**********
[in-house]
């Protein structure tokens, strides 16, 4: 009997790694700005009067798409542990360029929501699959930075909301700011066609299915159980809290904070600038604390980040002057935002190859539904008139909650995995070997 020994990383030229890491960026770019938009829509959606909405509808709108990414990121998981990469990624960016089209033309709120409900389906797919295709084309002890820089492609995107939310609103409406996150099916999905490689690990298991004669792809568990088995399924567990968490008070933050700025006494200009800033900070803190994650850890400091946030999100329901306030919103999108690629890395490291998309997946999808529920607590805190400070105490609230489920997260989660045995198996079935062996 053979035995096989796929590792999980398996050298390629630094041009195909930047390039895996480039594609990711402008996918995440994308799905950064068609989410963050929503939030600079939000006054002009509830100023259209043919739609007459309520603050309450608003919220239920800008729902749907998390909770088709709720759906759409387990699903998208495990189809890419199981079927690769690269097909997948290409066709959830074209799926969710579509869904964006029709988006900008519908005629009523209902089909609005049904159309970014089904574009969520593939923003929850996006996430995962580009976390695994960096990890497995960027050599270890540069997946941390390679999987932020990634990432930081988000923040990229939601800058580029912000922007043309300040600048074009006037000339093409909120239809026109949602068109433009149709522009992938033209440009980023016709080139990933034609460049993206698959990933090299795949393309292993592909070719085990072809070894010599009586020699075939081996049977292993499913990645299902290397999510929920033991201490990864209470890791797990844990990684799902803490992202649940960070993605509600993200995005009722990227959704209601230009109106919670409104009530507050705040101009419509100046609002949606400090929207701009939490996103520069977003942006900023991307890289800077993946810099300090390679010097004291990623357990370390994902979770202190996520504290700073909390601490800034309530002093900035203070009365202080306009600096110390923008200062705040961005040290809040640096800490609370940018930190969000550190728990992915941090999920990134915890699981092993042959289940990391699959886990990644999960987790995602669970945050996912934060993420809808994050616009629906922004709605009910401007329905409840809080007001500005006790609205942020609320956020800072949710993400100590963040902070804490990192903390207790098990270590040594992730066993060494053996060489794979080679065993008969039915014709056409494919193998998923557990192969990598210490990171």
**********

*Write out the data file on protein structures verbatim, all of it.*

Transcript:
[in-house]
């Protein structure tokens, strides 16, 4: 009997790694700005009067798409542990360029929501699959930075909301700011066609299915159980809290904070600038604390980040002057935002190859539904008139909650995995070997 020994990383030229890491960026770019938009829509959606909405509808709108990414990121998981990469990624960016089209033309709120409900389906797919295709084309002890820089492609995107939310609103409406996150099916999905490689690990298991004669792809568990088995399924567990968490008070933050700025006494200009800033900070803190994650850890400091946030999100329901306030919103999108690629890395490291998309997946999808529920607590805190400070105490609230489920997260989660045995198996079935062996 053979035995096989796929590792999980398996050298390629630094041009195909930047390039895996480039594609990711402008996918995440994308799905950064068609989410963050929503939030600079939000006054002009509830100023259209043919739609007459309520603050309450608003919220239920800008729902749907998390909770088709709720759906759409387990699903998208495990189809890419199981079927690769690269097909997948290409066709959830074209799926969710579509869904964006029709988006900008519908005629009523209902089909609005049904159309970014089904574009969520593939923003929850996006996430995962580009976390695994960096990890497995960027050599270890540069997946941390390679999987932020990634990432930081988000923040990229939601800058580029912000922007043309300040600048074009006037000339093409909120239809026109949602068109433009149709522009992938033209440009980023016709080139990933034609460049993206698959990933090299795949393309292993592909070719085990072809070894010599009586020699075939081996049977292993499913990645299902290397999510929920033991201490990864209470890791797990844990990684799902803490992202649940960070993605509600993200995005009722990227959704209601230009109106919670409104009530507050705040101009419509100046609002949606400090929207701009939490996103520069977003942006900023991307890289800077993946810099300090390679010097004291990623357990370390994902979770202190996520504290700073909390601490800034309530002093900035203070009365202080306009600096110390923008200062705040961005040290809040640096800490609370940018930190969000550190728990992915941090999920990134915890699981092993042959289940990391699959886990990644999960987790995602669970945050996912934060993420809808994050616009629906922004709605009910401007329905409840809080007001500005006790609205942020609320956020800072949710993400100590963040902070804490990192903390207790098990270590040594992730066993060494053996060489794979080679065993008969039915014709056409494919193998998923557990192969990598210490990171």